Scent of a Woman (1992)
Scent of a Woman (1992)

Genre: Drama Running Time: 2 hrs. 36 min.

Release Date: December 23rd, 1992 MPAA Rating: R

Director: Martin Brest Actors: Al Pacino, Chris O’Donnell, James Rebhorn, Gabrielle Anwar, Philip Seymour Hoffman, Bradley Whitford, Richard Venture, Rochelle Oliver, Margaret Eginton

 


 

W

hile his New Hampshire high school classmates prepare for a ritzy Vermont adventure, or return to their hometowns and their families, 17-year-old Oregonian Charlie Simms (Chris O’Donnell) instead looks for a Thanksgiving weekend job, hoping to make enough money to fund a flight home for Christmas. His assignment from the Rossi family is to look after crotchety Lieutenant Colonel Frank Slade (Al Pacino) for the next few days, which sounds simple enough but proves to be an unpredictable, challenging task. Not only is the colonel a bitter, insulting, intemperate man, but he’s also blind. And he demands a lot from his aides. “Don’t ask him too many questions.”

But before classes actually conclude, a group of troublemakers pull a humiliating prank on Headmaster Trask (James Rebhorn), putting Charlie in a precarious position with those popular, rich kids, particularly because Trask believes that Charlie knows who was behind the stunt. He’s given the weekend to figure out whether or not he wants to sacrifice a personal recommendation – representing a shot at attending Harvard – to protect the guilty students. Further complicating matters is the fact that Slade insists upon flying to New York on a whim – and dragging his new assistant with him.

“This is just the start of your education, son.” Pacino is immediately spectacular, chewing up the scenery with an incredibly idiosyncratic persona. From cracking wise to unleashing creative insults to spouting obscure references to making wise observations about all sorts of things, Pacino unfurls his lines almost as if they’re all off-the-cuff. Even his grunts and chortles and spontaneous outbursts are genuine and riveting; the dialogue is exceptional and Pacino’s portrayal is alternately comical and intense. When he’s at his most disagreeable and irascible, embarrassing friends and family for his own amusement, he’s still uncannily watchable. He’s quite the scoundrel – and it’s thoroughly entertaining to see him move through people’s lives like a tornado.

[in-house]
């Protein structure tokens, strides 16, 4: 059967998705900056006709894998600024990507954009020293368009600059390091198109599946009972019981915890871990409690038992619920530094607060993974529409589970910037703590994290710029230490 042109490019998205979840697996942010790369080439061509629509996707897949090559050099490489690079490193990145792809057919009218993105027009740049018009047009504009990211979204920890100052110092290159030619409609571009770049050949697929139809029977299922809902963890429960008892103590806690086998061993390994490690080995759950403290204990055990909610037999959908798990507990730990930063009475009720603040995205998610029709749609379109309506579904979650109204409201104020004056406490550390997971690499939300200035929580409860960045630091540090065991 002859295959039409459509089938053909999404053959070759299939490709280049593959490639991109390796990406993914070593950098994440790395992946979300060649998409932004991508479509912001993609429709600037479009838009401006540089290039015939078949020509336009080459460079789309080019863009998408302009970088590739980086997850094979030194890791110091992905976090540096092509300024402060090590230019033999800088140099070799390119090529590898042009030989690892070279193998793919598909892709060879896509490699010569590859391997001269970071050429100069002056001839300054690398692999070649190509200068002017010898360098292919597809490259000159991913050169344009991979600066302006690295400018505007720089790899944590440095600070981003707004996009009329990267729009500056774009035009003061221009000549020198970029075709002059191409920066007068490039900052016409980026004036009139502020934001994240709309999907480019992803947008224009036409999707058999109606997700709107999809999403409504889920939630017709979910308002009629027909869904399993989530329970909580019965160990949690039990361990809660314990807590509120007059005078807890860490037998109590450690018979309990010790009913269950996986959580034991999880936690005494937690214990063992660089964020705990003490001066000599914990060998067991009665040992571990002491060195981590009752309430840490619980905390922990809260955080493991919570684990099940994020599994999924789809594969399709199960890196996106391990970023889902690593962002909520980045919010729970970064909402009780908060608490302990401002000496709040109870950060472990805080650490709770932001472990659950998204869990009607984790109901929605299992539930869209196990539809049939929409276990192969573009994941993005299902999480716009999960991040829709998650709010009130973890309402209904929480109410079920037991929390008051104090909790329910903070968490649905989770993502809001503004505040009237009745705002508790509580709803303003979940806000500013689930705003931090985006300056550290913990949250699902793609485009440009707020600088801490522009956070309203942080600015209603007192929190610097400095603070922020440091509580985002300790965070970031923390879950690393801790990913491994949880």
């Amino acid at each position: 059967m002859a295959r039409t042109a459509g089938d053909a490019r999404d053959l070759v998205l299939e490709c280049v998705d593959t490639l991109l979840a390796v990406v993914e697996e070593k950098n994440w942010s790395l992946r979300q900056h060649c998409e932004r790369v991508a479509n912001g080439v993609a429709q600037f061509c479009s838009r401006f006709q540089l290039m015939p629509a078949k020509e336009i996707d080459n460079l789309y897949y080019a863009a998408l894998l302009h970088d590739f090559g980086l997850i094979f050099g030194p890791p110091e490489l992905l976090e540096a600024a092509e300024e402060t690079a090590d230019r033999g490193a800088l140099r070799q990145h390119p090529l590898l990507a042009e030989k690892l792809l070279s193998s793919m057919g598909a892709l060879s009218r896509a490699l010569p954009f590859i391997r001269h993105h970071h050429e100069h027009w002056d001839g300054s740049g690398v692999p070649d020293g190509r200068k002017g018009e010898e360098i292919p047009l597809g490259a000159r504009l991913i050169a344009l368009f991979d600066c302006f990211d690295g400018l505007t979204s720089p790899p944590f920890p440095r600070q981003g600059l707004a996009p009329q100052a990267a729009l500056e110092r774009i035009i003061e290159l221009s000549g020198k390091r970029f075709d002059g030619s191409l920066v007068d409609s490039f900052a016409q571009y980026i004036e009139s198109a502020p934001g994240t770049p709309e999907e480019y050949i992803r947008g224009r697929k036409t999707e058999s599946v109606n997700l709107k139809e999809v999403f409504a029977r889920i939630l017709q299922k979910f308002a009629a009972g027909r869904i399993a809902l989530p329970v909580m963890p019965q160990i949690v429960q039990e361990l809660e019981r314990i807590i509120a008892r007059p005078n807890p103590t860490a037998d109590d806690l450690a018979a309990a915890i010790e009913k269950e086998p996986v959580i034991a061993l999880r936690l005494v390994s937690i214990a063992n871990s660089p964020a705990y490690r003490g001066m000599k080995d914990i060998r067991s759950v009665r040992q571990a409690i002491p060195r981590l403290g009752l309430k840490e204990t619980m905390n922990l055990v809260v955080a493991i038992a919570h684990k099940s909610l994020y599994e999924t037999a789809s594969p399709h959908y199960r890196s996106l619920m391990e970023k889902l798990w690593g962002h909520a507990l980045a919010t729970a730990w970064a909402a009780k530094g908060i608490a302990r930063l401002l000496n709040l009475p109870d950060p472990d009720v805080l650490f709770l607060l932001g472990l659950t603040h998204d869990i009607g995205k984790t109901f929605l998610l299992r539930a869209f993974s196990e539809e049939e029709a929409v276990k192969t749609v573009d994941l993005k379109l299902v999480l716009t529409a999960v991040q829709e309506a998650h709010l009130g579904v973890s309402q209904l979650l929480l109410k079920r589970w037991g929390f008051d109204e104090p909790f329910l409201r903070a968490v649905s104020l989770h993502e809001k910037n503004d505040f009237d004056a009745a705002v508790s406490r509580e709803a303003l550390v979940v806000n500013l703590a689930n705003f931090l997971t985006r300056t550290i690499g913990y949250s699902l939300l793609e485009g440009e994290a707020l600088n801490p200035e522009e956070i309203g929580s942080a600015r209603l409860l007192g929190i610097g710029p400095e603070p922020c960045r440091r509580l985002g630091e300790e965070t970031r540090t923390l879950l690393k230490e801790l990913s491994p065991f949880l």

A sliver of a road movie and part odd-couple misadventure, the picture’s lead duo is quite the team, sometimes brashly and sometimes charmingly helping one another have more exciting experiences and enjoy life a little bit more. Charlie’s school predicament is also looming in the background, serving as a minor lesson in how to navigate the real world – a note on survival that can best be given by an experienced veteran, even if he’s on the verge of insanity and a few revelations of his own. While the start finds Frank attempting to lure Charlie out of his shell, the tables soon turn, forcing Charlie to pry Frank from a slump.

Through various mischievous episodes (some of which are simply too long), it soon becomes evident that Frank’s snippets of wisdom tend to conceal the immense pain and regret he harbors; the considerable despair of facing the choices made that led him to his current state of solitude. Although O’Donnell is suitable, this picture really is a one-man show; Pacino’s performance is that rare kind that captivates all on its own, stealing every scene away from everyone else in it. Curiously, this means that when a resolution for Charlie’s school conundrum finally arrives (an event that can’t live up to what came before it, as it’s not centered on Slade and it doesn’t have the same gravity or potentially severe consequences) – and it momentarily doesn’t include the colonel – the momentum seems to have died down. Fortunately, however, the script is smart enough to let the film conclude with Pacino returning for the last word – a sagacious decision that brings back the one element that truly excels (one so momentous that when he’s not onscreen, everything else feels inconsequential). It also helps that the movie has such a continuously heartwarming and funny vibe.

– Mike Massie

  • 7/10